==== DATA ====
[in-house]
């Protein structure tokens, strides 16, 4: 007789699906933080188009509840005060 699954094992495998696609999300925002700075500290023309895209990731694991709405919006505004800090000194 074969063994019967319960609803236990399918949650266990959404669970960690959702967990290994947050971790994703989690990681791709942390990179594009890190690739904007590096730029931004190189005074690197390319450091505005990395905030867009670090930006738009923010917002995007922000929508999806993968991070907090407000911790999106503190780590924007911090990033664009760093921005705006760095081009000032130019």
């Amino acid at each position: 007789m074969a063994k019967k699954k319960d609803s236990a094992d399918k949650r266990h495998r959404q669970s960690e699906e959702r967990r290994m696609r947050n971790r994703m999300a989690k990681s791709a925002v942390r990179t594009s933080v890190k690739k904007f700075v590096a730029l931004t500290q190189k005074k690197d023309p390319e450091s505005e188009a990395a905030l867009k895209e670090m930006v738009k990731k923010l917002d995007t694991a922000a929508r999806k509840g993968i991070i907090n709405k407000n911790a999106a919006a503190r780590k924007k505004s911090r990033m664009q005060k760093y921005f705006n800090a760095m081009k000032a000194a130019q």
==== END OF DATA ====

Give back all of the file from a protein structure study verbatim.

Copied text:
[in-house]
């Protein structure tokens, strides 16, 4: 007789699906933080188009509840005060 699954094992495998696609999300925002700075500290023309895209990731694991709405919006505004800090000194 074969063994019967319960609803236990399918949650266990959404669970960690959702967990290994947050971790994703989690990681791709942390990179594009890190690739904007590096730029931004190189005074690197390319450091505005990395905030867009670090930006738009923010917002995007922000929508999806993968991070907090407000911790999106503190780590924007911090990033664009760093921005705006760095081009000032130019």
């Amino acid at each position: 007789m074969a063994k019967k699954k319960d609803s236990a094992d399918k949650r266990h495998r959404q669970s960690e699906e959702r967990r290994m696609r947050n971790r994703m999300a989690k990681s791709a925002v942390r990179t594009s933080v890190k690739k904007f700075v590096a730029l931004t500290q190189k005074k690197d023309p390319e450091s505005e188009a990395a905030l867009k895209e670090m930006v738009k990731k923010l917002d995007t694991a922000a929508r999806k509840g993968i991070i907090n709405k407000n911790a999106a919006a503190r780590k924007k505004s911090r990033m664009q005060k760093y921005f705006n800090a760095m081009k000032a000194a130019q």